Originally posted on Buffalo Wins  |  Last updated 1/11/13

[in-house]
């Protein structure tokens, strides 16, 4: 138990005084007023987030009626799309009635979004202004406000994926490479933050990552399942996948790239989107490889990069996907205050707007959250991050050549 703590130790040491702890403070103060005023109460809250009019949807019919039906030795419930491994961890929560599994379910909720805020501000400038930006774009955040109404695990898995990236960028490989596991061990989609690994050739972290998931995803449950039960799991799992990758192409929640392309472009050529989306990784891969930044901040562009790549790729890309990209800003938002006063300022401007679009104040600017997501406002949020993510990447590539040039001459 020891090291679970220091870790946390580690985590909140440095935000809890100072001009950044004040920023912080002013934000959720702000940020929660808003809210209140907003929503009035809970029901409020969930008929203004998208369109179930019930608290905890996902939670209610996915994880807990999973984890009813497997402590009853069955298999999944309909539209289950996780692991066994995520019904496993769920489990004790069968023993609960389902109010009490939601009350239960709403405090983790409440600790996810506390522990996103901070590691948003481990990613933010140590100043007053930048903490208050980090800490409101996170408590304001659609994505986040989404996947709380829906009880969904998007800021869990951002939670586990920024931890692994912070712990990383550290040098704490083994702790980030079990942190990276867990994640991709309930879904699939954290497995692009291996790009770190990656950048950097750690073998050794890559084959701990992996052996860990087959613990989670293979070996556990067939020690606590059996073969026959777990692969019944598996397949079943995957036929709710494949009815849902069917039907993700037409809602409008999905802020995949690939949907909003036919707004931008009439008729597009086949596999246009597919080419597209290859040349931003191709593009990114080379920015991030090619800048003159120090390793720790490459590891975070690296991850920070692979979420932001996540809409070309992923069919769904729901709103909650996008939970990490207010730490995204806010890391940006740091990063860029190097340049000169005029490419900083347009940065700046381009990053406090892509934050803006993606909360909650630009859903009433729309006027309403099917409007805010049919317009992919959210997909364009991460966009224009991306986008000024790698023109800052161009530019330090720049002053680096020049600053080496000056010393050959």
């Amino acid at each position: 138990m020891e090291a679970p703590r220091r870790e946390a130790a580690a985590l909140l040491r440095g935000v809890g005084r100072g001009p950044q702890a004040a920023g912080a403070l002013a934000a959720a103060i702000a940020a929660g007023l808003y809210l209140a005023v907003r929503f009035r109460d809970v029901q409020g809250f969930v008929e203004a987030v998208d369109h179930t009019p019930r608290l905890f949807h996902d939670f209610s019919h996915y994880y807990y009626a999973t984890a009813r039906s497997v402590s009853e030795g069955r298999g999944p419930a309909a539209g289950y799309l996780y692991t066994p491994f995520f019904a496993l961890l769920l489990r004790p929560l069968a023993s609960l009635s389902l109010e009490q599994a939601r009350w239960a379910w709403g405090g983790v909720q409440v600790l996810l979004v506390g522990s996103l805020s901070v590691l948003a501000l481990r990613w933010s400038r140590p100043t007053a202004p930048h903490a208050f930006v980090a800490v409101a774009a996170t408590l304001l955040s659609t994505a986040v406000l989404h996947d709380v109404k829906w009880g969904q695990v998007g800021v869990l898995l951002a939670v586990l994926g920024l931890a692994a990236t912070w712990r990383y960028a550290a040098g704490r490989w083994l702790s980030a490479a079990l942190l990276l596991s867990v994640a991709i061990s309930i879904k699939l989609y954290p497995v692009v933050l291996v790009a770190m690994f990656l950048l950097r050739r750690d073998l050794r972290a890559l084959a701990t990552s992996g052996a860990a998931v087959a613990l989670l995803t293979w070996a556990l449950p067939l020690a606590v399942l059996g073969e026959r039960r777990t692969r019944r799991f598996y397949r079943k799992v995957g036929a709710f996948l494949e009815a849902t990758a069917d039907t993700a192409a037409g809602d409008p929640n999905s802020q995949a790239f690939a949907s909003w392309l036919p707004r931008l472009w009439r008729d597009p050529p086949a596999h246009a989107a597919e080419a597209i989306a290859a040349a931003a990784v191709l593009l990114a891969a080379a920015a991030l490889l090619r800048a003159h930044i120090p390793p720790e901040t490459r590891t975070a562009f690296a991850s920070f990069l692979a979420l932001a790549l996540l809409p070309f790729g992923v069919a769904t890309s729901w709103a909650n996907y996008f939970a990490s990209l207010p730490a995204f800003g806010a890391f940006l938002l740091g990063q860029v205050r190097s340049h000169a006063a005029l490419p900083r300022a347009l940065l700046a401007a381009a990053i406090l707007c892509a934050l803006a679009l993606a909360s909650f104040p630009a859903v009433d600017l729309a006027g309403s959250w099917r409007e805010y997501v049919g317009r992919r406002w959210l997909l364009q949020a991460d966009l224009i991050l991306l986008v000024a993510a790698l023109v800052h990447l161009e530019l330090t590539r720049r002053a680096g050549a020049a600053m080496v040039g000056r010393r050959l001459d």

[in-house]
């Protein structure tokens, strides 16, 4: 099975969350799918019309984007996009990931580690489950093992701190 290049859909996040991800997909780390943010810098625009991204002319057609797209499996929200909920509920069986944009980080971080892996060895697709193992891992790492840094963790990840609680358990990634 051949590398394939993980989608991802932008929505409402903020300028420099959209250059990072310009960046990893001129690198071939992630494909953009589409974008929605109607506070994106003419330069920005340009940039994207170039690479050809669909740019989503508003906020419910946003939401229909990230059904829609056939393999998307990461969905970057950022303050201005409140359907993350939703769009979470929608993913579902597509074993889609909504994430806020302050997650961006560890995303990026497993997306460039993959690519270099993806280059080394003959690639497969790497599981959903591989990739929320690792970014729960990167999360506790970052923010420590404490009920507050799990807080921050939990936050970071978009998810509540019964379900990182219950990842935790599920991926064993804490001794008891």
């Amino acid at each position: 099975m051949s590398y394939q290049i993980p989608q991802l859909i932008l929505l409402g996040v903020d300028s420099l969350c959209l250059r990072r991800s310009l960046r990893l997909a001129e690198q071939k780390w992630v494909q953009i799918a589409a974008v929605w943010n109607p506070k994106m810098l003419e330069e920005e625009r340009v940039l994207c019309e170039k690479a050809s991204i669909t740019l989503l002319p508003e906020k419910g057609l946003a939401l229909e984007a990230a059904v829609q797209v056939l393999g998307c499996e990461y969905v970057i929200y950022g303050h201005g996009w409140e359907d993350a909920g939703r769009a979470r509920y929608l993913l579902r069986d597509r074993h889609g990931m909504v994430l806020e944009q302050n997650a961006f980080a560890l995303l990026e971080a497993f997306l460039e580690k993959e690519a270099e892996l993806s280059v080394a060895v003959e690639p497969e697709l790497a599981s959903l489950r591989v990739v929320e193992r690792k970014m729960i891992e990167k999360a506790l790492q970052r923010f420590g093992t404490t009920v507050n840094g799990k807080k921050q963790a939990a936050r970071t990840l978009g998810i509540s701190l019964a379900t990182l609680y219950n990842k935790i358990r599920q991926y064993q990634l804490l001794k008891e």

Well that didn’t take long. Less than a week after firing Chan Gailey, the Buffalo Bills — led by newly named president Russ Brandon — have hired Syracuse football resurgence figure, Doug Marrone. This is the latest move by the Bills to lessen the blow of another 6-10 finish that went straight to my heart. I was disheartened after the season finale against the Jets. It didn’t matter that they had just stomped Gang Green (okay, maybe it was kind of nice). All I could think of was the feeling I had 16 weeks earlier. All of the optimism of last offseason heading into this year was deflated in two quarters of football in the season opener against New York. The season was toast two hours in. Heading into the search for a new coach, I felt there were two essentials the Bills needed to accomplish: it had to be quick and the choice had to be relatively young. Check and check. News of hiring a coach so quickly is exactly what me, and thousands of other diehards needed. My mourning period of the Bills’ season lasted less than a week rather than the standard two or three months. And that’s remarkable considering this was one of the most disappointing seasons in my lifetime. With the Marrone hiring, I have newfound faith in this team and organization. Instead of tugging at my heartstrings by conducting a month-long search only to hire some bozo, it’s clear the brass did their homework this time. As a Red Sox fan, I learned during the process of hiring Bobby Valentine last year that a drawn-out search has more consequences than benefits. And I don’t say this just because the Sox made the egregious decision to hire the perverse Valentine. After firing Bobby V after this past season, the Sox brass received many kudos from respected Boston area writers for spearheading a speedy, yet efficient search for their vacated manager position. The same just happened in Buffalo, as they tirelessly interviewed a number of candidates in a short period of time. I’m willing to bet the search was quick but thorough because there were 20-hour days put forth by the committee during the week-long pursuit. Such a fast, ambitious search for the coach to end the Bills’ 13-year playoff drought is a good sign for the franchise moving forward. It shows the new-look front office’s desire to change the woeful fortunes of the past. At the very least, a fast-paced and motivated search committee is refreshing and unprecedented, at least during my time as a fan which began during Jim Kelly’s final year. Everyone involved in this rebirth project can now shift their focus toward getting ready for offseason duties, and there is no shortage of them. The longer the search took, the farther behind the Bills would have been, and good god, they’re already far enough behind. With Brandon’s promotion, Doug Whaley's larger role in football decisions, and the 48-year-old Marrone's new attitude and a forward-thinking model, the franchise is getting younger. Heck, maybe this could actually lead to continuity in the organization! Crazy to associate the “c” word with the Bills, I know.   Getting a coach out of the college ranks who also has NFL credentials is untested water for Buffalo. The Bills have never hired a coach directly out of college. But as I write this, in January, it has the fresh taste of Poland Spring. That cannot be overstated. It is new thinking compared to the other coaching searches of this millennium and at this point, what else does the organization have to lose? Their attempts to change in the past have been feeble and uninspired. Hiring Marrone shows a true effort to bring the Bills back to respectability. Many clamored for Lovie Smith to become the coach and I initially liked that prospect. After rethinking it, I would have been wary of such a move, however. With the cleansing of the front office’s biggest burden (sorry, Ralph), it would have seemed counterintuitive to the visionary model Brandon is now trying to sell. Smith isn’t getting any younger and would have been a retread at the head coaching position. As was Dick Jauron. As was Chan Gailey. It’s that sort of modus operandi that contributed to the 13-year futility of the Bills. Marrone is young and he’s tough. From accounts and reports that I have read, Marrone is a disciplinarian with a strong focus on attention-to-detail and fundamentals. I’ll drink that water. Despite my strong optimism, the Bills faithful seems ambivalent about the move. The initial announcement of the hire seemed to anger a lot of fans rather than energize and excite them. I was among the minority group from the moment I woke up to a text from WGR proclaiming the news EARLY Sunday morning. A heavy barrage of hate proceeded on Twitter. Marrone was actually trending for a period of time that morning. I saw tweets from misinformed fans stating that if Marrone was content with .500 play in college, then that’s exactly his fate in the pros. Talk about delusional. Syracuse was a wreck before Marrone saved the once proud program. Before Marrone paced the sidelines of the Carrier Dome, the Orange’s last winning season was in 2001. ‘Cuse has had two 8-5 seasons during Marrone’s four-year tenure. Greg Robinson, who preceded Marrone as the Orange head coach, had 10 wins in his four years at the helm. Syracuse won 25 games the last four years under Marrone. If you’re scoring at home, that’s nearly four more wins per season than Robinson. So for those that used the argument to protest the hire, how exactly does Marrone’s time at ‘Cuse constitute him being satisfied with .500 ball? I suppose those same people expected him to run the table each year in a “weak” Big East despite sporting a roster that is far from appealing. Nick Saban would have even had his work cut out to accomplish the daunting task of getting the Orange to .500 during these days of Conference realignment, which is beginning to leave the Big East in the dust. It was an admirable job completed by Marrone at Syracuse and it is now time for him to turn around another once proud, but now largely forgotten organization. Now that some time has elapsed since the hire, a plethora of fans have had a chance to dissect the move and have seemingly jumped out of unheated pool and into the hot tub. With increasingly more good words being said about him, the same fans who bashed the move originally are starting to warm up to the positives the new coach can bring. Marrone has received endorsements from Bill Parcells, Sean Payton, and Herm Edwards — all highly-respected football personalities. Not bad, eh? Sorry, had to do it. The NHL is back and Hockey Day in Canada is right around the corner. He came off well in his introductory press conference, too. But most new coaches will say all the right things in that situation. I’m sure Chan Gailey impressed during his as well. But the most promising thing I took out of his presser is that he stated he’s not very fond of being considered an offensive-minded coach. He’s the team’s coach, not just the offense's. No added entitlement to either side of the ball. Great. Chan was so captivated with handling the offense that the defense was often left in the dark. It often seemed they did not receive the appropriate coaching professional football players should obtain. Being the offensive coordinator for the juggernaut Saints from 2006-2008 is also a positive, though he didn’t call plays on gamedays. That’s fine because he won’t call plays for the Bills either. After the last three years of Bills football, it’s probably in the team’s best interest that Marrone not be in over his head with play-calling and head coaching responsibilities. Also noteworthy from his press conference is that Marrone stated he wants an offensive and defensive coordinator with “thorough NFL experience.” That was promising at the time, but he did not follow through with that in hiring Nathaniel Hackett as the OC. Though I am an advocate for the organization to get younger at all authority positions, 33 may be too young for a play-caller in the NFL. But we’ll see. Newly hired defensive coordinator Mike Pettine, who has spent the last four years guiding top-10 defenses for the Jets, does fit the billing of “thorough” experience in the NFL. I love that hire. With so much invested in the defense, the Bills’ brass needed to bring in a coordinator who can maximize the value of the team's investment in as well as the talents of the “D.” I have little reason to believe the Bills are not a top-10 defense next year if Pettine can acclimate himself appropriately with the new coaching staff and players. But at the end of the day, anyone is an upgrade over Wanny, really. But the big issue in Buffalo remains the quarterback — more accurately, who is the quarterback? Drafting Syracuse senior Ryan Nassib intrigues me and not only because of his tie to Marrone — though it certainly would play a part in the discussion of selecting him. Drafting quarterbacks in the NFL is a total crapshoot but you have to roll the dice to win big. With that said, I think the Bills should roll the dice on Nassib if he’s available with the eighth pick. The quarterback frenzy the draft has become, there is no way he lasts until the second round. Point is, Nassib is a decent enough prospect, whose value could be maximized by playing for his college coach in the pros. Marrone and Hackett helped get Nassib to the point of being a touted prospect, so maybe he can help him become a touted pro. I can’t think of a better situation for Nassib to thrive, if he’s destined to. The Bills search committee stated that they were enamored with Marrone’s imagination on the offensive side of the ball. Well I’m imagining Nassib working with his old coach to become the Bills franchise quarterback they have so longed for since Jimbo. Maybe it works out, maybe it doesn’t. But you have to try it since the last quarterback the team drafted was Levi Brown, taken in the seventh round in 2010. He now plays in the CFL. Whichever route Brandon, Nix, Whaley and now Marrone decide to go in from this point forward, I’m slowly starting to “billieve” again. Whether it’s false hope or not really doesn’t matter. I’m just happy that a 13-year-old broken model has finally shattered and the higher-ups took notice and have no desire to just adjust it — they’re building a new one instead. That at least shows progress and a willingness to change. Both have been missing at One Bills Drive for far too long. The youth movement seems to have given the organization a spark of life and no one appears winded.